This week is the end of the Supreme Court session. Three big rulings have happened in relationship to technology that are vitally important. The first ruling known as Alice which is a key decision in changing how people look at software patents. Second, was a ruling on Aereo, a company that provided a streaming service for over the air way signals. Third, a case about if cops do not need a warrant to search your cell phone.
Alice, has really reinforced the non-obvious clause for patent cases. In fact, it was reinforced in a way that will likely make it difficult for determining non-obviousness. Especially because it strengths the argument that an algorithm is a natural extension of a mathematical truth. Secondly, it requires something novel to be done with a piece of hardware. This means that you can’t simply just take “on a computer” into the patent and have it be valid. I think this will have some really positive implications on the patent trolls out there. Since, it’s required to do something novel, such as using RFID to do the work, you can’t simply say automation through a computer any more. I think this is a great step forward. I’m sure it will cause a lot of heartburn and many more extremely prominent cases to gain some greater level of clarity.
Aereo is officially dead. It’s been decided that Aereo was infringing on copyright in a massive way. They were found to have been completely violating copyright in every sense of the word. This is pretty scary in my opinion. It means that a company that wants to provide an otherwise free service through streaming is violating a copyright holder. This means anyone that acts as a sort of repeater is violating copyright. It certainly means anyone that is transmitting copyrighted material in any medium is violating copyright. This I think is devastating. Furthermore, I don’t believe that this ruling even required specific instances of copyright violation. This puts both Google and Twitch in a precarious position, because they are streaming potentially copyrighted material all the time. It also means that any company that streams other free content is violating copyright. I’m afraid that this is going to scare a lot of other companies out of these spaces. There’s a clear need for this service and the Supreme Court killed that innovation.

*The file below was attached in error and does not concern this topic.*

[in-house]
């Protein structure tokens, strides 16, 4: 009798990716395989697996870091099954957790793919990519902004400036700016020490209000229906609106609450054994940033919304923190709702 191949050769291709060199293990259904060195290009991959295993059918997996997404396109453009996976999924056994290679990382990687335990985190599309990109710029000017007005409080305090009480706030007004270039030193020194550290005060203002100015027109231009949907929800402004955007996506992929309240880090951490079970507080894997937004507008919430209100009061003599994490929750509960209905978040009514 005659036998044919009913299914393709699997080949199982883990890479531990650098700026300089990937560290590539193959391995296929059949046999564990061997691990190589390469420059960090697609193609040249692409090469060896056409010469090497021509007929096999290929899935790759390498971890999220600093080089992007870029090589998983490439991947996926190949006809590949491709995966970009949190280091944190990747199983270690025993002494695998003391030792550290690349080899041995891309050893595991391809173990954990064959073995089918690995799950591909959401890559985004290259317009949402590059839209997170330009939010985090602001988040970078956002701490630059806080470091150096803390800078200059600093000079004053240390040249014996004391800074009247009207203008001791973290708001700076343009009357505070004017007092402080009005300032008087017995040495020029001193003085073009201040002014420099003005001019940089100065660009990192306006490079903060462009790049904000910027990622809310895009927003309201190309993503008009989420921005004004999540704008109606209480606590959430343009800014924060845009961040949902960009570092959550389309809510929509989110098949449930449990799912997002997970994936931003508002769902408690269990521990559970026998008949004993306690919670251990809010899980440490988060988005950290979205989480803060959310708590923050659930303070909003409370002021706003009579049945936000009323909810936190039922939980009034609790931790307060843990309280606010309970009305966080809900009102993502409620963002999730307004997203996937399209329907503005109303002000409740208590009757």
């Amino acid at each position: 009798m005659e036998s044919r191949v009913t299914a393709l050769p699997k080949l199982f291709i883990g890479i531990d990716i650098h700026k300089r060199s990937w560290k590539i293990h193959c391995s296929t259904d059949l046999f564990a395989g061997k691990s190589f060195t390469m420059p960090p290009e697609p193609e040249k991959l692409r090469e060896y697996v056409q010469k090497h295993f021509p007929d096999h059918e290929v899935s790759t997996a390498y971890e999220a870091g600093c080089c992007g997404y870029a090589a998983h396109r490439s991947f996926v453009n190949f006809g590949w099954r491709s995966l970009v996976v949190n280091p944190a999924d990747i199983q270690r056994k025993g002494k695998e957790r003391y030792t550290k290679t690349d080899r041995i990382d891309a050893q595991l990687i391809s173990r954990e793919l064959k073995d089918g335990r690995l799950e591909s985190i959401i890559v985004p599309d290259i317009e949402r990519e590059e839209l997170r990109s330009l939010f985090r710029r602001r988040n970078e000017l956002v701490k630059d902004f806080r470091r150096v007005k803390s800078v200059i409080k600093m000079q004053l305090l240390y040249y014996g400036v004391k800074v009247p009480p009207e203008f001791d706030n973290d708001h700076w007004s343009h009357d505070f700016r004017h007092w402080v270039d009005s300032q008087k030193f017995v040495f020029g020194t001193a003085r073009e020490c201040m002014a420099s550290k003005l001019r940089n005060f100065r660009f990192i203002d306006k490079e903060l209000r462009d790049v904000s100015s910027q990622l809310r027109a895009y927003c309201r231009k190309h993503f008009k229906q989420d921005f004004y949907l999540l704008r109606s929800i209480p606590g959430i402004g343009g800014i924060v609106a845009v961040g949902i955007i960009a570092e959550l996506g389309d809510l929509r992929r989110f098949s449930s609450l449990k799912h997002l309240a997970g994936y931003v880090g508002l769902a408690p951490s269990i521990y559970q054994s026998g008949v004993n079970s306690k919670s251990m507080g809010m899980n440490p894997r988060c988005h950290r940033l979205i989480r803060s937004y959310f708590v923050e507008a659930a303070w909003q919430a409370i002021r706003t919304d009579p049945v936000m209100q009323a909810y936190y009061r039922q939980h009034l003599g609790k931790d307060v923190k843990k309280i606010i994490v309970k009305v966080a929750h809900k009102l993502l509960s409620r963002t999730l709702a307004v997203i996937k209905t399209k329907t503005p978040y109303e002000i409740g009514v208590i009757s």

Cops need warrants to search your cell phone. This is a huge ruling. This means that if you have a lock on your cell phone that they cannot access the contents without getting a court order. This is pretty big. So I suggest making sure that you lock your phone and think about encrypting it. It truly provides a great deal more protection than in the past. Furthermore, if they violate this and do not get a court order, then the evidence is inadmissible. I am hoping that this lays the legal framework for an overturn of the collection of NSA Metadata. Based on the wording in the ruling, it seems that it would lend a great deal of weight to an argument claiming that the Metadata is part of the phone. If the police cannot access your call history through your phone without a warrant, then logically you’d need a warrant to get the information from a third party – that you HAVE to rely on.
I think that these cases will have a great deal of long term impact on the direction of technology and law in the next few years. I would not be surprised if there were more legal challenges based upon these rulings within the next few months. Expect the EFF to look to expand the logic of the cell phone warrant requirement. Look for companies that are getting hit by patent trolls to push back harder like New Egg has and really beat them down. I’m really concerned about the long term impact of Aereo though. Who knows the implications of that.